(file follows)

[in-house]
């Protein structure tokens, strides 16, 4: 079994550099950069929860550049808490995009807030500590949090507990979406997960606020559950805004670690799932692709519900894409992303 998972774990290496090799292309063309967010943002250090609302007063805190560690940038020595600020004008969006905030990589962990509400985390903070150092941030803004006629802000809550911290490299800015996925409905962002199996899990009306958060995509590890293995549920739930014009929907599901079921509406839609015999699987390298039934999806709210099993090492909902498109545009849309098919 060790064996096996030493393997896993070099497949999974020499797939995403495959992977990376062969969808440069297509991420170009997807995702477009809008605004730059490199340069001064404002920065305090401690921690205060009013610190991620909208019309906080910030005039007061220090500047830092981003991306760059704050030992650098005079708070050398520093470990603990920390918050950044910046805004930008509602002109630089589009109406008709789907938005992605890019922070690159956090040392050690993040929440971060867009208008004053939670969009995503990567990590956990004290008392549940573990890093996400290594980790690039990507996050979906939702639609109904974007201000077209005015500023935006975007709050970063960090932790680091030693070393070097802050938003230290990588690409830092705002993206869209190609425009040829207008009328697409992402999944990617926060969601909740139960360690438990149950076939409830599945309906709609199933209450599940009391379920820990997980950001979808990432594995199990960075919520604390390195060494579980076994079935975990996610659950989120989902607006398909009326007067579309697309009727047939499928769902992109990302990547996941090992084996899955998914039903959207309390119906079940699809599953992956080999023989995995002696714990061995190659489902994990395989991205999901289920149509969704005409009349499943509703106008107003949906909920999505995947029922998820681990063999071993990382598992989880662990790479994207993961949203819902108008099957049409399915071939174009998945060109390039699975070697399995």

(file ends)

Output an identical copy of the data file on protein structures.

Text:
[in-house]
């Protein structure tokens, strides 16, 4: 079994550099950069929860550049808490995009807030500590949090507990979406997960606020559950805004670690799932692709519900894409992303 998972774990290496090799292309063309967010943002250090609302007063805190560690940038020595600020004008969006905030990589962990509400985390903070150092941030803004006629802000809550911290490299800015996925409905962002199996899990009306958060995509590890293995549920739930014009929907599901079921509406839609015999699987390298039934999806709210099993090492909902498109545009849309098919 060790064996096996030493393997896993070099497949999974020499797939995403495959992977990376062969969808440069297509991420170009997807995702477009809008605004730059490199340069001064404002920065305090401690921690205060009013610190991620909208019309906080910030005039007061220090500047830092981003991306760059704050030992650098005079708070050398520093470990603990920390918050950044910046805004930008509602002109630089589009109406008709789907938005992605890019922070690159956090040392050690993040929440971060867009208008004053939670969009995503990567990590956990004290008392549940573990890093996400290594980790690039990507996050979906939702639609109904974007201000077209005015500023935006975007709050970063960090932790680091030693070393070097802050938003230290990588690409830092705002993206869209190609425009040829207008009328697409992402999944990617926060969601909740139960360690438990149950076939409830599945309906709609199933209450599940009391379920820990997980950001979808990432594995199990960075919520604390390195060494579980076994079935975990996610659950989120989902607006398909009326007067579309697309009727047939499928769902992109990302990547996941090992084996899955998914039903959207309390119906079940699809599953992956080999023989995995002696714990061995190659489902994990395989991205999901289920149509969704005409009349499943509703106008107003949906909920999505995947029922998820681990063999071993990382598992989880662990790479994207993961949203819902108008099957049409399915071939174009998945060109390039699975070697399995």